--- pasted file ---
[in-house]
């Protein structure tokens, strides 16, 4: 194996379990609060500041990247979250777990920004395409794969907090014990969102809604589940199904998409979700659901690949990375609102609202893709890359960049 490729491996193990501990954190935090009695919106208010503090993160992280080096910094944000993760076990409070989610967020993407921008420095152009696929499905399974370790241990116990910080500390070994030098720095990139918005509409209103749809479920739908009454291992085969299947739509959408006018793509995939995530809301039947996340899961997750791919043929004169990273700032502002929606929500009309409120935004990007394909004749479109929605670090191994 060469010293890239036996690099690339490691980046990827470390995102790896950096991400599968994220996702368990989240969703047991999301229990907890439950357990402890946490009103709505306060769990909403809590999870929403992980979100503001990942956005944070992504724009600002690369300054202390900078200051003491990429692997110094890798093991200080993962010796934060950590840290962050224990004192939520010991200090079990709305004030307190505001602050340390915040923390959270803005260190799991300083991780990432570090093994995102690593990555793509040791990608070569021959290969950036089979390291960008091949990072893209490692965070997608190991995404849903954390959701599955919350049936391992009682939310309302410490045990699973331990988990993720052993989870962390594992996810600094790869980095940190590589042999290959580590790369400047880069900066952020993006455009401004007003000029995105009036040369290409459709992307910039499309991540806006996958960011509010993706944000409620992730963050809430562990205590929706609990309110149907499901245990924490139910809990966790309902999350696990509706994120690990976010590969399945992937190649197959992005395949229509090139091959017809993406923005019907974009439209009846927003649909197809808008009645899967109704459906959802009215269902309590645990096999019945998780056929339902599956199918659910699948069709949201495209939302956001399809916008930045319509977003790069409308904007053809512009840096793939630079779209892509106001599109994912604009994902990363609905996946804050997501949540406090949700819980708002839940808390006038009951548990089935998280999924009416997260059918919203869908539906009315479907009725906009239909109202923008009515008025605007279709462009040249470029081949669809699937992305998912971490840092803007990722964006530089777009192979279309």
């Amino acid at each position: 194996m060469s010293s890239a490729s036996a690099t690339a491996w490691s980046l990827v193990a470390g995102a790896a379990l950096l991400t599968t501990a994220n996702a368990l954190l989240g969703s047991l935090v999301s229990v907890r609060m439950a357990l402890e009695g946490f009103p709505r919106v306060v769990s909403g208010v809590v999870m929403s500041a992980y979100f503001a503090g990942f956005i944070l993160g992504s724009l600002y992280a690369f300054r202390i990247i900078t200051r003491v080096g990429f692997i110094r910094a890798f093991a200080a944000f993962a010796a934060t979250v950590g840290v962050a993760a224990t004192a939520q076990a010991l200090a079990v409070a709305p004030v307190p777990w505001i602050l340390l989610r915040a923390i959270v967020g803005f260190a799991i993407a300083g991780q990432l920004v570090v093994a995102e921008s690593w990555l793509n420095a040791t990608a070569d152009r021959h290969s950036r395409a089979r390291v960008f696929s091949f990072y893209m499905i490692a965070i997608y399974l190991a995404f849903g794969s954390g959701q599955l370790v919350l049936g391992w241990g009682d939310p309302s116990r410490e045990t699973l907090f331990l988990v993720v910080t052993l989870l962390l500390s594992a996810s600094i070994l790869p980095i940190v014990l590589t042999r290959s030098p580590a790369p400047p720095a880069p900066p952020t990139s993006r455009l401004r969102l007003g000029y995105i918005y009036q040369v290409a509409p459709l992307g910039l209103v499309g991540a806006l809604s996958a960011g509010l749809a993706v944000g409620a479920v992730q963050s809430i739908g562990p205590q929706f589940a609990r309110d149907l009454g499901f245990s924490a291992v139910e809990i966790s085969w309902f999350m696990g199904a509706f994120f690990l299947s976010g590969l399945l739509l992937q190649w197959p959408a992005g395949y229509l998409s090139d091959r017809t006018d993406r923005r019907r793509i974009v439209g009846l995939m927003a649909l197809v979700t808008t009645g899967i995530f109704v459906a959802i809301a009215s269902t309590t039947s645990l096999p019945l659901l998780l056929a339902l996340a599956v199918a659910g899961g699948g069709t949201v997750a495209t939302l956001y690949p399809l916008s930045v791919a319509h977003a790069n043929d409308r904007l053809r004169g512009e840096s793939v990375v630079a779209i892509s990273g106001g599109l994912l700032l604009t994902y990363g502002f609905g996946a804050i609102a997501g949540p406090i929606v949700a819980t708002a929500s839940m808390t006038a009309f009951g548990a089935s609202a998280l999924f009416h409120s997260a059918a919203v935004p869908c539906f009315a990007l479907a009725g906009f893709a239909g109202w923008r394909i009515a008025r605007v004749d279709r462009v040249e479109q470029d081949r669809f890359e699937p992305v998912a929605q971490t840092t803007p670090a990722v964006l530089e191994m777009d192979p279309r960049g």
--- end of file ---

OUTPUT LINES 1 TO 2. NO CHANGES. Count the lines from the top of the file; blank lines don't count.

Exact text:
[in-house]
């Protein structure tokens, strides 16, 4: 194996379990609060500041990247979250777990920004395409794969907090014990969102809604589940199904998409979700659901690949990375609102609202893709890359960049 490729491996193990501990954190935090009695919106208010503090993160992280080096910094944000993760076990409070989610967020993407921008420095152009696929499905399974370790241990116990910080500390070994030098720095990139918005509409209103749809479920739908009454291992085969299947739509959408006018793509995939995530809301039947996340899961997750791919043929004169990273700032502002929606929500009309409120935004990007394909004749479109929605670090191994 060469010293890239036996690099690339490691980046990827470390995102790896950096991400599968994220996702368990989240969703047991999301229990907890439950357990402890946490009103709505306060769990909403809590999870929403992980979100503001990942956005944070992504724009600002690369300054202390900078200051003491990429692997110094890798093991200080993962010796934060950590840290962050224990004192939520010991200090079990709305004030307190505001602050340390915040923390959270803005260190799991300083991780990432570090093994995102690593990555793509040791990608070569021959290969950036089979390291960008091949990072893209490692965070997608190991995404849903954390959701599955919350049936391992009682939310309302410490045990699973331990988990993720052993989870962390594992996810600094790869980095940190590589042999290959580590790369400047880069900066952020993006455009401004007003000029995105009036040369290409459709992307910039499309991540806006996958960011509010993706944000409620992730963050809430562990205590929706609990309110149907499901245990924490139910809990966790309902999350696990509706994120690990976010590969399945992937190649197959992005395949229509090139091959017809993406923005019907974009439209009846927003649909197809808008009645899967109704459906959802009215269902309590645990096999019945998780056929339902599956199918659910699948069709949201495209939302956001399809916008930045319509977003790069409308904007053809512009840096793939630079779209892509106001599109994912604009994902990363609905996946804050997501949540406090949700819980708002839940808390006038009951548990089935998280999924009416997260059918919203869908539906009315479907009725906009239909109202923008009515008025605007279709462009040249470029081949669809699937992305998912971490840092803007990722964006530089777009192979279309």